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Laissez-faire

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Laissez-faire

To be involved or not? That is the highly debated question circulated in America's political and economic spheres of the Gilded Age. The role of government became a highly contested subject throughout the nineteenth and early twentieth centuries. Due to the dominant economic policy of the era, laissez-faire, there were little to no business regulations. The lack of regulatory policies led wealthy industrialists to reap vast wealth while workers toiled in harsh conditions. Continue reading to see how laissez-faire impacted America through the Gilded Age.

Laissez-Faire Definition

Laissez-Faire means, on the one hand, and in domestic politics, a restriction of government activity to the bare minimum; on the other hand, and in foreign affairs, a policy of free trade and of friendship between nations."

–Mark Francis, Herbert Spencer and the Myth of Laissez-Faire, 1978

Laissez-Faire, Bosses of the Senate, StudySmarter

Bosses of the Senate Political Cartoon 1889 Source: Wikimedia Commons

The dominant economic principle throughout the Gilded Age came from laissez-faire. The term laissez-faire means "letting them do what they will." This translates into little to minimum government interference in the free market. Supporters of laissez-faire believed businesses should be allowed to do whatever they wanted. This allowed them to set their prices, trade freely, and set employees' wages without government interference.

Did you know?

The argument over how involved the government should be dates back to the founding of the country? It was one of the biggest arguments between Alexander Hamilton and Thomas Jefferson over the National Bank!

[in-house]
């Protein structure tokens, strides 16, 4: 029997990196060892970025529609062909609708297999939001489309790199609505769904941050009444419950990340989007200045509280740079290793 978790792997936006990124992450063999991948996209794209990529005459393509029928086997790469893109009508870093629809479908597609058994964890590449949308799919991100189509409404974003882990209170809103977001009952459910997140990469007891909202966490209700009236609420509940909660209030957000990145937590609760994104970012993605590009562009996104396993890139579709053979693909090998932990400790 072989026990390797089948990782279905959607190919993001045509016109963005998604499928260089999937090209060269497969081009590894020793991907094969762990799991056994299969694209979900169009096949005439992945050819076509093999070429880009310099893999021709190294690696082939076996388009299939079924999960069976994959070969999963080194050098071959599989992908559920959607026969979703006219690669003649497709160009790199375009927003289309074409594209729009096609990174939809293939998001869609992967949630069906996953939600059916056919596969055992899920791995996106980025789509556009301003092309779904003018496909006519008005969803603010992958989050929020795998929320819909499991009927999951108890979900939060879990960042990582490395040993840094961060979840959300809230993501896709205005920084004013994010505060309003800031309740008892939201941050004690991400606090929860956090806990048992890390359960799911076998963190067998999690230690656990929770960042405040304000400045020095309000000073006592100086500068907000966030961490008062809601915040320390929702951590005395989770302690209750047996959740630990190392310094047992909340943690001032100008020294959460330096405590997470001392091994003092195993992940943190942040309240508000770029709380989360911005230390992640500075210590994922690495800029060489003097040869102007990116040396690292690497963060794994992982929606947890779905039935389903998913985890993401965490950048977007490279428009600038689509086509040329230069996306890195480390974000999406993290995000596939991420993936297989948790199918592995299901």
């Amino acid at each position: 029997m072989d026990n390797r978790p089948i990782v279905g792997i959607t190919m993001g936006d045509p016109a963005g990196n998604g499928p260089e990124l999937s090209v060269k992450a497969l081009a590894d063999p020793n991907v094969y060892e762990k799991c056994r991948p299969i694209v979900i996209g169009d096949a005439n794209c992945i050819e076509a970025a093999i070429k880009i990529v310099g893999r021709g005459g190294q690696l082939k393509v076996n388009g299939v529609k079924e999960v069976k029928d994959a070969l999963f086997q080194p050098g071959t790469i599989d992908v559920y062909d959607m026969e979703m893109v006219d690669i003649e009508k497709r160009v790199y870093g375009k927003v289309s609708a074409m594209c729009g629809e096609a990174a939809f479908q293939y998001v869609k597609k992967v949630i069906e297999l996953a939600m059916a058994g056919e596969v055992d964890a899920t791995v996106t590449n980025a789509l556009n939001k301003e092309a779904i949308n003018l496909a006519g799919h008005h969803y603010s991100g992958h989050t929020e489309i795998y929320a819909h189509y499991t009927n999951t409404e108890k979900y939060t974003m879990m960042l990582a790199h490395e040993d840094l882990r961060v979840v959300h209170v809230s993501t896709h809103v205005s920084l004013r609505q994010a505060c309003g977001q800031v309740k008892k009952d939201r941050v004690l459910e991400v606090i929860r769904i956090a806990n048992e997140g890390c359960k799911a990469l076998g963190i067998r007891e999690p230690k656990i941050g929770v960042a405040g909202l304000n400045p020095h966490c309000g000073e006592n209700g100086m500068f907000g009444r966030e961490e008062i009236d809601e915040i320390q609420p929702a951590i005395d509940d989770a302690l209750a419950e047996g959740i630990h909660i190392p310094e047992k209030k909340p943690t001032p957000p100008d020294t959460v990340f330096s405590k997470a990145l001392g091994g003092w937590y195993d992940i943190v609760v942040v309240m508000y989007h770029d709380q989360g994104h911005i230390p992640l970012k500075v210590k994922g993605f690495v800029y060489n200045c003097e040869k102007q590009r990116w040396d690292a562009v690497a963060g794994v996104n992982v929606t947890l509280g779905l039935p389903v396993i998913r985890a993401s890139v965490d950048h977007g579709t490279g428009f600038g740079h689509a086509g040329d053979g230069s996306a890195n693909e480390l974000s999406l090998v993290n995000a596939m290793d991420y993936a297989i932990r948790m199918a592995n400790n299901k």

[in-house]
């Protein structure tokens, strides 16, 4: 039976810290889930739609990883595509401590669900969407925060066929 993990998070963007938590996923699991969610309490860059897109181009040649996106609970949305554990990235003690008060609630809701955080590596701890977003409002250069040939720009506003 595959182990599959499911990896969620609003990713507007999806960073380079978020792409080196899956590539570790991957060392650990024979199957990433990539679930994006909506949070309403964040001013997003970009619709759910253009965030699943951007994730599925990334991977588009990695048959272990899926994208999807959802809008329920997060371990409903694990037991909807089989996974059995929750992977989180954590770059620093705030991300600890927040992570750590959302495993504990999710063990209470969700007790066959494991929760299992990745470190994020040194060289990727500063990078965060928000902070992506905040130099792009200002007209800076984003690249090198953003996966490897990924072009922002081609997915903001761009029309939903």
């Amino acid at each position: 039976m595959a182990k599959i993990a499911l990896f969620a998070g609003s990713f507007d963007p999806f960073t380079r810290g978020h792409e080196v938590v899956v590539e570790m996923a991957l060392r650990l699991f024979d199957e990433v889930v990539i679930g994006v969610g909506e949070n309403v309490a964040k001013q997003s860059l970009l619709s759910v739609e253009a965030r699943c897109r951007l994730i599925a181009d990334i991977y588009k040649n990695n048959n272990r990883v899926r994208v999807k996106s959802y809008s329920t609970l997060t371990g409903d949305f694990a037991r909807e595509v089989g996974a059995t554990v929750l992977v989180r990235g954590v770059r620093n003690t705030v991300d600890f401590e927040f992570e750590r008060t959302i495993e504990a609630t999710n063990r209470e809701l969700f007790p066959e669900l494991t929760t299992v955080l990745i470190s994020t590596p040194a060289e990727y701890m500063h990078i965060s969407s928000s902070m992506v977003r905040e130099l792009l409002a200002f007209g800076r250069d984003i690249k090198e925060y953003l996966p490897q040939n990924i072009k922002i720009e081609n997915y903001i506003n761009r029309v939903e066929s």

Laissez Faire Leadership

In the nineteenth century, liberals advocated for laissez-faire policies and against government intervention. Throughout the Gilded Age, liberals opposed any federal intervention to solve social, economic, or labor problems. Due to laissez-faire ideology, government corruption spread throughout the Gilded Era.

Did you know?

Liberals of the Gilded Age were very different from today's liberals. Today, liberals advocate for government intervention to help solve social and economic problems. The Libertarian Party is the closest resemblance to the liberals of the Gilded Age!

Liberals fought against government corruption but did not want immigrants and freedmen influencing politics. This group argued that government welfare programs would damage opportunities for African Americans in the South. Therefore, liberals helped influence the disbanding of Reconstruction after the Civil War.

Laissez-Faire Economics

What caused Laissez-Faire economics to succeed?

The period from the 1860s to 1900, known as the Gilded Age, would be the most laissez-faire era in U.S. history. Two things helped the forces of limited government to prevail. First, the failure of the railroad subsidies was both visible and colossal... And it was a cumulative failure, right on the heels of the disastrous steamship subsidies. Second, and perhaps more important, the botched subsidies had left very few protected bureaucrats in place to argue for more aid. By contrast, in the twentieth century, when New Deal programs failed, millions of constituents remained eager for more federal aid."

–Burton W. Folson Jr, The Fall and Rise of Laissez-Faire in the United States, 1789-1900, 2019

In the excerpt above, Fulton describes the failure of the federal railroad and steamship subsidies that ultimately triggered negative feelings towards federal involvement. The Union Pacific and Central Pacific Railroads neared bankruptcy due to needless overspending. The debt incurred by the two railroad companies had surpassed the national debt in 1860. Due to the railroad companies' wasteful spending, many bureaucrats did not have a leg to stand on if they argued for federal involvement during the Gilded Age. In sharp contrast, after several New Deal programs failed, representatives advocated for more federal aid. Though laissez-faire was prevalent throughout the Gilded Age, the government occasionally became involved.

Government Involvement